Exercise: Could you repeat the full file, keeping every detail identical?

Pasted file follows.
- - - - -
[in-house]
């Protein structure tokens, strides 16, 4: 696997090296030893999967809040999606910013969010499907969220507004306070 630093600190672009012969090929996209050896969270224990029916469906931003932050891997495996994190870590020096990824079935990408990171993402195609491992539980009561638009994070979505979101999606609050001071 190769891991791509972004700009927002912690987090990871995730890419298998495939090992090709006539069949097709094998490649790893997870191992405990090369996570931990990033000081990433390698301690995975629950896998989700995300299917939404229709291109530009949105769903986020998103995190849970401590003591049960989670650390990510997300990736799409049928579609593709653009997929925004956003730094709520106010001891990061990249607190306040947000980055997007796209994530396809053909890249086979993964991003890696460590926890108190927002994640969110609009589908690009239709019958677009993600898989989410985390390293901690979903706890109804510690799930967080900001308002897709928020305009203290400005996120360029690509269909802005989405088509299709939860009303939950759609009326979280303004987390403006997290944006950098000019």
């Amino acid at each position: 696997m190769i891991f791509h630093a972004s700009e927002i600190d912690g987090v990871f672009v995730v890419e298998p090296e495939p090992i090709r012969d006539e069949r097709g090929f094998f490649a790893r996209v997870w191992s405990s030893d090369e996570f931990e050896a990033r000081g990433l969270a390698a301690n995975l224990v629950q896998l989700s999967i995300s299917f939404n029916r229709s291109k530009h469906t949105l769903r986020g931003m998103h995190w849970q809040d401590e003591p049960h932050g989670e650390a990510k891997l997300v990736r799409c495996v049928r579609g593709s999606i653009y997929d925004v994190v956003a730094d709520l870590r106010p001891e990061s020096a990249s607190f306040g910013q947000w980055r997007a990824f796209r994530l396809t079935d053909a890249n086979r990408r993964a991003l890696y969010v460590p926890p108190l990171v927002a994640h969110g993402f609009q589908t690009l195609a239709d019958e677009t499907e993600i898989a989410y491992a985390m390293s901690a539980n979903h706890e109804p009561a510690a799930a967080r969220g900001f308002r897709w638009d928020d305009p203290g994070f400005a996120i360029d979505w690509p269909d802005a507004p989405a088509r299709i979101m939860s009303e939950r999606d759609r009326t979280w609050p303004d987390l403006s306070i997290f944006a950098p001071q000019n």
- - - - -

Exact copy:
[in-house]
């Protein structure tokens, strides 16, 4: 696997090296030893999967809040999606910013969010499907969220507004306070 630093600190672009012969090929996209050896969270224990029916469906931003932050891997495996994190870590020096990824079935990408990171993402195609491992539980009561638009994070979505979101999606609050001071 190769891991791509972004700009927002912690987090990871995730890419298998495939090992090709006539069949097709094998490649790893997870191992405990090369996570931990990033000081990433390698301690995975629950896998989700995300299917939404229709291109530009949105769903986020998103995190849970401590003591049960989670650390990510997300990736799409049928579609593709653009997929925004956003730094709520106010001891990061990249607190306040947000980055997007796209994530396809053909890249086979993964991003890696460590926890108190927002994640969110609009589908690009239709019958677009993600898989989410985390390293901690979903706890109804510690799930967080900001308002897709928020305009203290400005996120360029690509269909802005989405088509299709939860009303939950759609009326979280303004987390403006997290944006950098000019």
């Amino acid at each position: 696997m190769i891991f791509h630093a972004s700009e927002i600190d912690g987090v990871f672009v995730v890419e298998p090296e495939p090992i090709r012969d006539e069949r097709g090929f094998f490649a790893r996209v997870w191992s405990s030893d090369e996570f931990e050896a990033r000081g990433l969270a390698a301690n995975l224990v629950q896998l989700s999967i995300s299917f939404n029916r229709s291109k530009h469906t949105l769903r986020g931003m998103h995190w849970q809040d401590e003591p049960h932050g989670e650390a990510k891997l997300v990736r799409c495996v049928r579609g593709s999606i653009y997929d925004v994190v956003a730094d709520l870590r106010p001891e990061s020096a990249s607190f306040g910013q947000w980055r997007a990824f796209r994530l396809t079935d053909a890249n086979r990408r993964a991003l890696y969010v460590p926890p108190l990171v927002a994640h969110g993402f609009q589908t690009l195609a239709d019958e677009t499907e993600i898989a989410y491992a985390m390293s901690a539980n979903h706890e109804p009561a510690a799930a967080r969220g900001f308002r897709w638009d928020d305009p203290g994070f400005a996120i360029d979505w690509p269909d802005a507004p989405a088509r299709i979101m939860s009303e939950r999606d759609r009326t979280w609050p303004d987390l403006s306070i997290f944006a950098p001071q000019n």